Hugely informal, but warmly winning in his organic production and arrangement...
Martin Longley 2007-11-23
Music is only one arrow in Norwegian Hiorthøy's quiver, but he keeps all of his renaissance points equally sharpened. Kim's visual profile is all around, for admirers of electronic sounds similar to his own. The Rune Grammofon label's identity is completely (and brilliantly) established by this minimalist colourscaper. But, significantly, for Smalltown Supersound's covers, Hiorthøy deliberately employs a more chaotic form of penmanship.
He's still frequently found in Oslo, but Kim has been spending much of his time in Berlin of late, laying down sampled tracks for this album, and preparing the contents of Tago Mago, his recent book of artwork. Hiorthøy is also a writer, photographer and cinematographer, but these pursuits haven't prevented him from being fairly prolific since his 2001 audio debut.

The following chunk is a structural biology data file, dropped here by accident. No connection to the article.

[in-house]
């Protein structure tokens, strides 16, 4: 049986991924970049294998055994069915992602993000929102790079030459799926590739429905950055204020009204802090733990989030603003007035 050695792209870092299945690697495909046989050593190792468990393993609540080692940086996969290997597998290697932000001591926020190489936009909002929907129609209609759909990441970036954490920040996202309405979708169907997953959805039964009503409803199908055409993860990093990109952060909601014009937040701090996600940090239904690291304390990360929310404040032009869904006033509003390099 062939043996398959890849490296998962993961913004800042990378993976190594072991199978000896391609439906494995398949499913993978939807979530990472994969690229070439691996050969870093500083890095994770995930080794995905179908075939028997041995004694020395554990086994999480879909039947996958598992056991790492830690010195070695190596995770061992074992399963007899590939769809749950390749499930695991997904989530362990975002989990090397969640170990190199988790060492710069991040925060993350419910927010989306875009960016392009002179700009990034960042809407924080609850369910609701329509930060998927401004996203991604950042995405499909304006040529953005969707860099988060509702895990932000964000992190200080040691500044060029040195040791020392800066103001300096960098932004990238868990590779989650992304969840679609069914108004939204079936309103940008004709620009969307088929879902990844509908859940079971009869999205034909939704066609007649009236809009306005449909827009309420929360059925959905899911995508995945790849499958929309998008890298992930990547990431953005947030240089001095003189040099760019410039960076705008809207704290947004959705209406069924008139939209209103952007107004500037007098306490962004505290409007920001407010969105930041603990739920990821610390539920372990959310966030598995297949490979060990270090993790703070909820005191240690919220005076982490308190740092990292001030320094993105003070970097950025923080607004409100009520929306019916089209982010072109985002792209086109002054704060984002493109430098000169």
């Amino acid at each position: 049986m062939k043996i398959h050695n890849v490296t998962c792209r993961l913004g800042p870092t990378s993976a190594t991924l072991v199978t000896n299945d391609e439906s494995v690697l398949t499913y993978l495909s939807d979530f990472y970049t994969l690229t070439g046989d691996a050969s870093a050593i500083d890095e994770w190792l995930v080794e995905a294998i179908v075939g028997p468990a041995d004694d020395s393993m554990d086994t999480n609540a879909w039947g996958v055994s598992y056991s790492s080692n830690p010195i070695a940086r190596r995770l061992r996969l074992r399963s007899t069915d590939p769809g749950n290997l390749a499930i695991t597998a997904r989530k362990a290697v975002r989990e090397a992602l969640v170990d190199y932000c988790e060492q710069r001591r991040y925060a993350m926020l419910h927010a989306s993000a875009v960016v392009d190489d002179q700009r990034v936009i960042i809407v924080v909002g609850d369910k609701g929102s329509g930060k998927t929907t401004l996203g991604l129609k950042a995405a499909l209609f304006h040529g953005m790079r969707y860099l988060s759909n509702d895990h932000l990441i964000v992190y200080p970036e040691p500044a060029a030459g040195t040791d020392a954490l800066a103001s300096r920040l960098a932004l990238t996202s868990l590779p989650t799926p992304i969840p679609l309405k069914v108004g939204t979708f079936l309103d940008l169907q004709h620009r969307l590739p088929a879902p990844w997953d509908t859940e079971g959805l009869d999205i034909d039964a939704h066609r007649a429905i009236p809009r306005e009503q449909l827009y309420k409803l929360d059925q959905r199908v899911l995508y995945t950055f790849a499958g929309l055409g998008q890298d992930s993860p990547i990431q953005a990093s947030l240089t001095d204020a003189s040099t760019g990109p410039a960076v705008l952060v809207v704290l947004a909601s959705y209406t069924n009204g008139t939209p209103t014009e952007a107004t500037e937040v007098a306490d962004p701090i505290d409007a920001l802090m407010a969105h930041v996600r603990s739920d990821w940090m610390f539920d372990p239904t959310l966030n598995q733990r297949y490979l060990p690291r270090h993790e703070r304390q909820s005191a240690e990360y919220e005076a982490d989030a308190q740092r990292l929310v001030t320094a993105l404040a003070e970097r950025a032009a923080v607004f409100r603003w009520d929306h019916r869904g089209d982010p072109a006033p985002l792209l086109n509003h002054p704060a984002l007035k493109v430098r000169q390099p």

Musically, Hiorthøy's closer in spirit to the graphic style employed by Smalltown Supersound: informally sketchy, wilfully untidy and ragged-edged. An Akai MPC sampler is his tool, more often found in the realms of hip hop than wayward electronica. This allows a more spontaneous, hands-on feel, particularly during live performance.
My Last Day opens with a 1980s-style electro trounce - clattery and analoggy - with a bashing bass beat, stripped and lean, a naive melody warbling hither and thither. Loops are determinedly casual, often hiking up the room ambience and background chatter, discovering musicality in microscopic repetition. He's a messy boy, but always clears up his bedroom afterwards...
A particular stand-out is the ten-minute "Skuggan", beginning softly and sparsely, with piano and melodica, then introducing a lumbering beat to underlay its playful fragmentation. Hiorthøy inhabits the field with catchy little snippets, introduced, disappearing, then returning at strategic points. He's hugely informal, but warmly winning in his organic production and arrangement techniques.